Test-track-treat is good, vaccination is even better

By: |
April 12, 2021 8:03 AM

PM Modi asking CMs to focus on conventional means to control Covid vital, but vaccine supply needs to be hiked

The announcement suggests vaccine producers would be allowed to charge the price they want, as long as they declare the price beforehand and, hopefully, the rollout hereon will be a smooth one.The announcement suggests vaccine producers would be allowed to charge the price they want, as long as they declare the price beforehand and, hopefully, the rollout hereon will be a smooth one.

Given that it took 99 days for the country to get to the first one lakh Covid-19 infections and that number is exceeded in less than a day now, prime minister Narendra Modi did well to tell various state chief ministers that they needed to get back to the traditional test-track-treat.

With the nation dealing with Covid-19 for more than a year, massive fatigue has set in, not just among the citizens, but also within the official machinery; it is not just in street corners and markets that you see people wearing just chin-masks, even massive election rallies addressed by people like the prime minister and the home minister had people without masks or any form of social distancing.

Daily tests that had risen to over a million per day in September and October last year were down to less than eight lakh in January and seven lakh in February. Within this, as the Union health ministry pointed out, the share of the unreliable—but fast—Rapid Antigen Tests are very high; 85% in the case of Telangana, 80% for Odisha, 64% for Kerala, etc, versus the ceiling of 30% prescribed by the Centre.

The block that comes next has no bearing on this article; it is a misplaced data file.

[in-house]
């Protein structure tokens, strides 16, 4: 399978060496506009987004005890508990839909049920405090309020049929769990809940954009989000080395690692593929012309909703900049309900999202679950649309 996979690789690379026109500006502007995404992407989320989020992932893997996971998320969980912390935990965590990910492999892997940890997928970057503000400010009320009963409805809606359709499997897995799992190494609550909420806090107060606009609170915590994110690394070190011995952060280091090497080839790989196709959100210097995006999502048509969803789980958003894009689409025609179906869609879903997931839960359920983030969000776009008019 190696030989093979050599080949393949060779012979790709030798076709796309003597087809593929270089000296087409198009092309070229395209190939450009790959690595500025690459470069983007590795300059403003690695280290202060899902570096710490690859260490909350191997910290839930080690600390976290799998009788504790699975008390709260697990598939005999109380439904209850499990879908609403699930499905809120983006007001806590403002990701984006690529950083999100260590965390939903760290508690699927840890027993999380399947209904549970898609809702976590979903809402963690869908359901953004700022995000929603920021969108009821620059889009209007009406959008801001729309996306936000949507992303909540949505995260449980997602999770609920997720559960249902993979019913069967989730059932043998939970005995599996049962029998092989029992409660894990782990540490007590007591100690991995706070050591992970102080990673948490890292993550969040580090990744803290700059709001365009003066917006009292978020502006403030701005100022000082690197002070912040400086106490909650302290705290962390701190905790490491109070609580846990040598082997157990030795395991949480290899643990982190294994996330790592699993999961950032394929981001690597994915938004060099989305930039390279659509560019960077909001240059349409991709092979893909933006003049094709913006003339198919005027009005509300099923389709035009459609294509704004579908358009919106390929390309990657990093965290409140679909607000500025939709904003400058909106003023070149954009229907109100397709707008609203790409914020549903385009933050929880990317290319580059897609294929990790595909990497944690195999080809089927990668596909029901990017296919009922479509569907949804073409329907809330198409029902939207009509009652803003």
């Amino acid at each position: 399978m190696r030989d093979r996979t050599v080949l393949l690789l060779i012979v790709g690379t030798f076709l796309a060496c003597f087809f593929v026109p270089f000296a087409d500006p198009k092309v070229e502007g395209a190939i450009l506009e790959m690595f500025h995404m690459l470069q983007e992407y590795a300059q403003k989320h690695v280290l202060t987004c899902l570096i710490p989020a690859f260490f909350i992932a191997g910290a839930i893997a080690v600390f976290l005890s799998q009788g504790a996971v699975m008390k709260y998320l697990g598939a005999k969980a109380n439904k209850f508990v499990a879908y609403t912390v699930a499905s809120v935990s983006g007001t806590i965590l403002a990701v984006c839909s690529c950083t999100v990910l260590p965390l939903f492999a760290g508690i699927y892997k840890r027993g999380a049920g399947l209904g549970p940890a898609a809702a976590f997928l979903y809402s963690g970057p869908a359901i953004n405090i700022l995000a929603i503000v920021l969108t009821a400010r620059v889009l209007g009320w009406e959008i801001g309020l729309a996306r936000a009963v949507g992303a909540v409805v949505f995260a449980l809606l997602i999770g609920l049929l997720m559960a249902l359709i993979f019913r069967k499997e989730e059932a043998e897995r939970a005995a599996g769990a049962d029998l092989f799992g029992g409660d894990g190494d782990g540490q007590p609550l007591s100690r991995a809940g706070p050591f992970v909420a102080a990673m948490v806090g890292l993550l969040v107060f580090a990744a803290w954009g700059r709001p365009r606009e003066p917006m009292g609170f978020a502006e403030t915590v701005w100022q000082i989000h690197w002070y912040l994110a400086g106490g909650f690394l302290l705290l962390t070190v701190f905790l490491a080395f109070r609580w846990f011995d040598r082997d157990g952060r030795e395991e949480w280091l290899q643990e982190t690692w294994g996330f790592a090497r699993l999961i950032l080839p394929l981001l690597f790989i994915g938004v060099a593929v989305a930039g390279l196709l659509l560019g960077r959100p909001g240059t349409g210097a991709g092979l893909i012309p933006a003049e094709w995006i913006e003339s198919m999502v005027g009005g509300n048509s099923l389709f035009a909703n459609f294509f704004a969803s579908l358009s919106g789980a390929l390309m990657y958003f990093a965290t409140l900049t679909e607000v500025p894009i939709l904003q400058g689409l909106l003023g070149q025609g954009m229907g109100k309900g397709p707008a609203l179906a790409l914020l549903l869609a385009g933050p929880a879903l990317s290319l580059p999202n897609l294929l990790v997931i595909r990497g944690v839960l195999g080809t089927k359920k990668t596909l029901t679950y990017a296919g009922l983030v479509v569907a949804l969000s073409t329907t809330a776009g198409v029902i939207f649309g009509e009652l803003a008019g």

And if testing levels suffered badly, contact tracing all but collapsed in most states as the numbers kept getting bigger; with the total number of case crossing 1.2 crore, it is very difficult to do detailed tracing. Indeed, as the Mid-Day investigation showed, a simple bribe makes it easy to avoid the mandatory institutional quarantine for those coming in from abroad; the main reason for the sudden jump in cases could well be the new and fairly virulent UK (807) and South African (47) strains that would clearly have come in from overseas travellers.

As a result, hospitals are over-run and, to the extent there is a delay in testing, more patients are being admitted in a critical stage where they need either ICUs or ventilator support. In Mumbai, for instance, between March 30 and April 8, the number of vacant ICU beds fell from 336 to 72 and ventilators from 213 to 28.

While the prime minister did well to remind the chief ministers of the need to refocus their efforts, understandably, he underplayed the role of vaccines in both reducing the spread as well as the intensity of the disease. India beat Covid-19 the first time around, he was right, when there was no vaccine; but this was done by massive lockdowns to break the transmission chain.

Given the enormous loss to lives and livelihood, as the PM recognised, such lockdowns are to be avoided now. And both he and some in his party missed the point when they argued that it was important to focus on those about the age of 45 as their fatality is higher. To the extent, vaccinations slow the spread, the young also need to be vaccinated quickly. Nor is the vaccination just about reducing the fatality; less than 1% of the population has been infected so far and, of those, 1.3% die.

Given its role in both reducing the spread and the intensity, the vaccine is an integral part of India getting back to normal; after two shots, with the appropriate level of masking and personal hygiene, if Indians can go back to work, millions will get their jobs back. The PM downplayed the role of vaccines because they are in short supply, but given their criticality, he needs to do everything he can to allow producers like Serum Institute and Bharat Biotech—and others doing bridging trials—to quickly expand production. No amount of testing and tracing, difficult as that is, can possibly substitute for a vaccination-led campaign.

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